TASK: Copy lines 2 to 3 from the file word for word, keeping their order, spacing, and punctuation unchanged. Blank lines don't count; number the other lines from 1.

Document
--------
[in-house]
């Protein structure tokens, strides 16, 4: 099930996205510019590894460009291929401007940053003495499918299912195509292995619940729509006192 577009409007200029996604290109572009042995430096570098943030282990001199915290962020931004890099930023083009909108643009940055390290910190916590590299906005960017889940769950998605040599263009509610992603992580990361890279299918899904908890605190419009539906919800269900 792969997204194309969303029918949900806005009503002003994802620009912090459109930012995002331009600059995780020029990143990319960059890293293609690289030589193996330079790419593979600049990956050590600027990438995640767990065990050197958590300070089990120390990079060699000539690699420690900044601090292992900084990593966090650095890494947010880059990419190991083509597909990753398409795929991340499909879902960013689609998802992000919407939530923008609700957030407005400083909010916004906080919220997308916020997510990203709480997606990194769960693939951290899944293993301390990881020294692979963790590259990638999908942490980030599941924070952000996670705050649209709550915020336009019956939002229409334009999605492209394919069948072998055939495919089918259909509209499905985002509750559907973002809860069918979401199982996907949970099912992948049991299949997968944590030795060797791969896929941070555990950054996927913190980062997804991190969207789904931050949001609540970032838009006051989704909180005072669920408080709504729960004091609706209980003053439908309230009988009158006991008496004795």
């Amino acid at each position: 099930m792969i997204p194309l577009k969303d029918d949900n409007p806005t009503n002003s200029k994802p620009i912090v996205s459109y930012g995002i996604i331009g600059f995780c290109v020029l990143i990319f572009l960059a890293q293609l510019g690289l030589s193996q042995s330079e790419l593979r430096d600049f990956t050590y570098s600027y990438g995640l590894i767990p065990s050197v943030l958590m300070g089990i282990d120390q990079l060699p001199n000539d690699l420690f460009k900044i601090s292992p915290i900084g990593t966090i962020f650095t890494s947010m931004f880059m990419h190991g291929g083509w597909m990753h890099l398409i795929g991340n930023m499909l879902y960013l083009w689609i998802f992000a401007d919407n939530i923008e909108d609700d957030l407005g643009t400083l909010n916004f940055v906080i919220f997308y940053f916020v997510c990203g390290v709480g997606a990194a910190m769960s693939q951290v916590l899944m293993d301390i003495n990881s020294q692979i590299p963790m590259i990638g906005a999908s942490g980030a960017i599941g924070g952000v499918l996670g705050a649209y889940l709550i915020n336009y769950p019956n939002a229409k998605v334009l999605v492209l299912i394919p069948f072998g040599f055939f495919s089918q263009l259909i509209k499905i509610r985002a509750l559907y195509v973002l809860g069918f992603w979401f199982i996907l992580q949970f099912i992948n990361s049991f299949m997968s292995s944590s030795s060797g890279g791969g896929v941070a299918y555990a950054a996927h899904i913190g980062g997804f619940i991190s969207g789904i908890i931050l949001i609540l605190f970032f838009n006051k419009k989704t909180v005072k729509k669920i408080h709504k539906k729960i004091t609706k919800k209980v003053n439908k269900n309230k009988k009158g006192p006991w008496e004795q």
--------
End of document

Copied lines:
């Protein structure tokens, strides 16, 4: 099930996205510019590894460009291929401007940053003495499918299912195509292995619940729509006192 577009409007200029996604290109572009042995430096570098943030282990001199915290962020931004890099930023083009909108643009940055390290910190916590590299906005960017889940769950998605040599263009509610992603992580990361890279299918899904908890605190419009539906919800269900 792969997204194309969303029918949900806005009503002003994802620009912090459109930012995002331009600059995780020029990143990319960059890293293609690289030589193996330079790419593979600049990956050590600027990438995640767990065990050197958590300070089990120390990079060699000539690699420690900044601090292992900084990593966090650095890494947010880059990419190991083509597909990753398409795929991340499909879902960013689609998802992000919407939530923008609700957030407005400083909010916004906080919220997308916020997510990203709480997606990194769960693939951290899944293993301390990881020294692979963790590259990638999908942490980030599941924070952000996670705050649209709550915020336009019956939002229409334009999605492209394919069948072998055939495919089918259909509209499905985002509750559907973002809860069918979401199982996907949970099912992948049991299949997968944590030795060797791969896929941070555990950054996927913190980062997804991190969207789904931050949001609540970032838009006051989704909180005072669920408080709504729960004091609706209980003053439908309230009988009158006991008496004795």
């Amino acid at each position: 099930m792969i997204p194309l577009k969303d029918d949900n409007p806005t009503n002003s200029k994802p620009i912090v996205s459109y930012g995002i996604i331009g600059f995780c290109v020029l990143i990319f572009l960059a890293q293609l510019g690289l030589s193996q042995s330079e790419l593979r430096d600049f990956t050590y570098s600027y990438g995640l590894i767990p065990s050197v943030l958590m300070g089990i282990d120390q990079l060699p001199n000539d690699l420690f460009k900044i601090s292992p915290i900084g990593t966090i962020f650095t890494s947010m931004f880059m990419h190991g291929g083509w597909m990753h890099l398409i795929g991340n930023m499909l879902y960013l083009w689609i998802f992000a401007d919407n939530i923008e909108d609700d957030l407005g643009t400083l909010n916004f940055v906080i919220f997308y940053f916020v997510c990203g390290v709480g997606a990194a910190m769960s693939q951290v916590l899944m293993d301390i003495n990881s020294q692979i590299p963790m590259i990638g906005a999908s942490g980030a960017i599941g924070g952000v499918l996670g705050a649209y889940l709550i915020n336009y769950p019956n939002a229409k998605v334009l999605v492209l299912i394919p069948f072998g040599f055939f495919s089918q263009l259909i509209k499905i509610r985002a509750l559907y195509v973002l809860g069918f992603w979401f199982i996907l992580q949970f099912i992948n990361s049991f299949m997968s292995s944590s030795s060797g890279g791969g896929v941070a299918y555990a950054a996927h899904i913190g980062g997804f619940i991190s969207g789904i908890i931050l949001i609540l605190f970032f838009n006051k419009k989704t909180v005072k729509k669920i408080h709504k539906k729960i004091t609706k919800k209980v003053n439908k269900n309230k009988k009158g006192p006991w008496e004795q």